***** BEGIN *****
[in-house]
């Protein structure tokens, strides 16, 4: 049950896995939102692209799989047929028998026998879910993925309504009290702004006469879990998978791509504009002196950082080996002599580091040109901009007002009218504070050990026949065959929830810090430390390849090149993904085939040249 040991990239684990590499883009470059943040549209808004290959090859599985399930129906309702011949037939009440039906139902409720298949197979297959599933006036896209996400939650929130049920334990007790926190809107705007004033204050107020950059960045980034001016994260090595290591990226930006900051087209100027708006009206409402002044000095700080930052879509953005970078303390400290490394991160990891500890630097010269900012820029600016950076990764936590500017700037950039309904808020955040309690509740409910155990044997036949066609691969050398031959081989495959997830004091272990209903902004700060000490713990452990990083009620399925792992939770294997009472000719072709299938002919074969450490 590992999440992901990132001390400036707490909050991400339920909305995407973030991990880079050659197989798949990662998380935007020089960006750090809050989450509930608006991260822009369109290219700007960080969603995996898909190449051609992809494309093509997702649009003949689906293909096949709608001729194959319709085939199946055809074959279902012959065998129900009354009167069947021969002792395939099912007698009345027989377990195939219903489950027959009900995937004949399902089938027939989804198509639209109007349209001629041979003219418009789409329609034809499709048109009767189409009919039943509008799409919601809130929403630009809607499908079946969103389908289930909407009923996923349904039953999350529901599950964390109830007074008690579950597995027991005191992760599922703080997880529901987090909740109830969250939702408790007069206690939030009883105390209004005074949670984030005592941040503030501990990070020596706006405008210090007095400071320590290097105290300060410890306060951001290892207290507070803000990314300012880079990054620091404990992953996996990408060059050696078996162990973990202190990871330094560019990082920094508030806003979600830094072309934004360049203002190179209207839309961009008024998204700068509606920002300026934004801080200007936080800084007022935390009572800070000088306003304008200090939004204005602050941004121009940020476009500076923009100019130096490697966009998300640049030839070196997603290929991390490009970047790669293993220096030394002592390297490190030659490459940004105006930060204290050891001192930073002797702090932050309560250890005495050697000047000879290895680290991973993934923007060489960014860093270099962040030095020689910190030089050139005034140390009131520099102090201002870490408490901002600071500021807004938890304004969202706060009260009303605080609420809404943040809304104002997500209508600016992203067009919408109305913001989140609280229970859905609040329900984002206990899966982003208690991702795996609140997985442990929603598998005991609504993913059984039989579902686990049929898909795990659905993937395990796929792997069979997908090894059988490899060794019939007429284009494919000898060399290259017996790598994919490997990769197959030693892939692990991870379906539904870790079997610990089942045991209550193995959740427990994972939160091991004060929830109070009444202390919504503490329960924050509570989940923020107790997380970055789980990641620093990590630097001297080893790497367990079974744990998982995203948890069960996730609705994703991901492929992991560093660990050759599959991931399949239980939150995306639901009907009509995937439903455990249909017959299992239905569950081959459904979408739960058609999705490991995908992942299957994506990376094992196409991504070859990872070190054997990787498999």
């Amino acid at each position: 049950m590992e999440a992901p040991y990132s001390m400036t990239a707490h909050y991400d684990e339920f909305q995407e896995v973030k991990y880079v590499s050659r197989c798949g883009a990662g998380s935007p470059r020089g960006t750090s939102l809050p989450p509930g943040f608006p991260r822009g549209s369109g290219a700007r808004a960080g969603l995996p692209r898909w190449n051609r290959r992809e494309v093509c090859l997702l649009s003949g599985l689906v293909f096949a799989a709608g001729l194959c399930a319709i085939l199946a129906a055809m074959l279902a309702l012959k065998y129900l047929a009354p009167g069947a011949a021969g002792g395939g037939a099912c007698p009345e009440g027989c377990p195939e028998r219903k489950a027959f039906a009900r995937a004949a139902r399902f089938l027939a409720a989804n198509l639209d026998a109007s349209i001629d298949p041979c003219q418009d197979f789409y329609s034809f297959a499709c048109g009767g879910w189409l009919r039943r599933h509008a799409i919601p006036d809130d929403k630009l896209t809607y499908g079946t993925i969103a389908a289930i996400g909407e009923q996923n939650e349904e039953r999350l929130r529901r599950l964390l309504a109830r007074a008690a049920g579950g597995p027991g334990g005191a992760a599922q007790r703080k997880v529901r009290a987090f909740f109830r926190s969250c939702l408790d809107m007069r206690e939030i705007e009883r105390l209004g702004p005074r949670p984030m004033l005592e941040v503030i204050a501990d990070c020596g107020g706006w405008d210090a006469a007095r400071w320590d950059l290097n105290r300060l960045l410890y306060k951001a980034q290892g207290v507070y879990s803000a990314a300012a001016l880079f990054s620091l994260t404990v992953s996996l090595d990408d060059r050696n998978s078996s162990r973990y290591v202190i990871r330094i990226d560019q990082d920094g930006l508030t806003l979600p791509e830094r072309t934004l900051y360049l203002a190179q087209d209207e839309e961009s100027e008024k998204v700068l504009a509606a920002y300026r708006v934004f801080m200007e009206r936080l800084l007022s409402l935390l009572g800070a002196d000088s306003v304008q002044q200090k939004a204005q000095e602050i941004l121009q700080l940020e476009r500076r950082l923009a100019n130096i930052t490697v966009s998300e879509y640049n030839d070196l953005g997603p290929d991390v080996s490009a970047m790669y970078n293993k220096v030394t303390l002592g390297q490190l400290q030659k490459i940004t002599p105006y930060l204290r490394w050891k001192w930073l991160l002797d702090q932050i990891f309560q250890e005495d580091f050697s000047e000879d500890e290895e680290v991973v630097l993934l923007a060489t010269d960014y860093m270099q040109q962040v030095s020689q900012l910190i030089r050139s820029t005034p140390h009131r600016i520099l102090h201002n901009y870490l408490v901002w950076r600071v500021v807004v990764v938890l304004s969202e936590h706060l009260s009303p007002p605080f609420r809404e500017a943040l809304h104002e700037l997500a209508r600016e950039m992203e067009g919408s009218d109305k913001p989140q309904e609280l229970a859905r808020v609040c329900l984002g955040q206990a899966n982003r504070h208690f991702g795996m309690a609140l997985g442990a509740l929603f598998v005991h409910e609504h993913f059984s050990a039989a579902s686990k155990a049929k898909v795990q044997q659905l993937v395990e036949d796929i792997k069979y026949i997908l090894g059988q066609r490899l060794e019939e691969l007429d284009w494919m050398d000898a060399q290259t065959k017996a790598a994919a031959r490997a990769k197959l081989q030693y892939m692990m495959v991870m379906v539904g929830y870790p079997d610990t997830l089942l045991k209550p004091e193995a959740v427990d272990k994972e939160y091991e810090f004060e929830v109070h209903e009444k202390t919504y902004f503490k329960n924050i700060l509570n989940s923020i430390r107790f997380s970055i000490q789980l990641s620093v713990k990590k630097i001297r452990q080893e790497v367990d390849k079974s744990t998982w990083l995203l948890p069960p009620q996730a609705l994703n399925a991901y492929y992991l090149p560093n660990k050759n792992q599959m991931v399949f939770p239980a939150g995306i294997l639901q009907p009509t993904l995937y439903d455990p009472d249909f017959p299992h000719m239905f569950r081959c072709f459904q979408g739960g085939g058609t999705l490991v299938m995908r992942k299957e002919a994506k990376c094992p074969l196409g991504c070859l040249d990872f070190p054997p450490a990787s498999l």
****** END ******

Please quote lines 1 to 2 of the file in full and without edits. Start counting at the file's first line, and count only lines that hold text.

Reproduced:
[in-house]
């Protein structure tokens, strides 16, 4: 049950896995939102692209799989047929028998026998879910993925309504009290702004006469879990998978791509504009002196950082080996002599580091040109901009007002009218504070050990026949065959929830810090430390390849090149993904085939040249 040991990239684990590499883009470059943040549209808004290959090859599985399930129906309702011949037939009440039906139902409720298949197979297959599933006036896209996400939650929130049920334990007790926190809107705007004033204050107020950059960045980034001016994260090595290591990226930006900051087209100027708006009206409402002044000095700080930052879509953005970078303390400290490394991160990891500890630097010269900012820029600016950076990764936590500017700037950039309904808020955040309690509740409910155990044997036949066609691969050398031959081989495959997830004091272990209903902004700060000490713990452990990083009620399925792992939770294997009472000719072709299938002919074969450490 590992999440992901990132001390400036707490909050991400339920909305995407973030991990880079050659197989798949990662998380935007020089960006750090809050989450509930608006991260822009369109290219700007960080969603995996898909190449051609992809494309093509997702649009003949689906293909096949709608001729194959319709085939199946055809074959279902012959065998129900009354009167069947021969002792395939099912007698009345027989377990195939219903489950027959009900995937004949399902089938027939989804198509639209109007349209001629041979003219418009789409329609034809499709048109009767189409009919039943509008799409919601809130929403630009809607499908079946969103389908289930909407009923996923349904039953999350529901599950964390109830007074008690579950597995027991005191992760599922703080997880529901987090909740109830969250939702408790007069206690939030009883105390209004005074949670984030005592941040503030501990990070020596706006405008210090007095400071320590290097105290300060410890306060951001290892207290507070803000990314300012880079990054620091404990992953996996990408060059050696078996162990973990202190990871330094560019990082920094508030806003979600830094072309934004360049203002190179209207839309961009008024998204700068509606920002300026934004801080200007936080800084007022935390009572800070000088306003304008200090939004204005602050941004121009940020476009500076923009100019130096490697966009998300640049030839070196997603290929991390490009970047790669293993220096030394002592390297490190030659490459940004105006930060204290050891001192930073002797702090932050309560250890005495050697000047000879290895680290991973993934923007060489960014860093270099962040030095020689910190030089050139005034140390009131520099102090201002870490408490901002600071500021807004938890304004969202706060009260009303605080609420809404943040809304104002997500209508600016992203067009919408109305913001989140609280229970859905609040329900984002206990899966982003208690991702795996609140997985442990929603598998005991609504993913059984039989579902686990049929898909795990659905993937395990796929792997069979997908090894059988490899060794019939007429284009494919000898060399290259017996790598994919490997990769197959030693892939692990991870379906539904870790079997610990089942045991209550193995959740427990994972939160091991004060929830109070009444202390919504503490329960924050509570989940923020107790997380970055789980990641620093990590630097001297080893790497367990079974744990998982995203948890069960996730609705994703991901492929992991560093660990050759599959991931399949239980939150995306639901009907009509995937439903455990249909017959299992239905569950081959459904979408739960058609999705490991995908992942299957994506990376094992196409991504070859990872070190054997990787498999």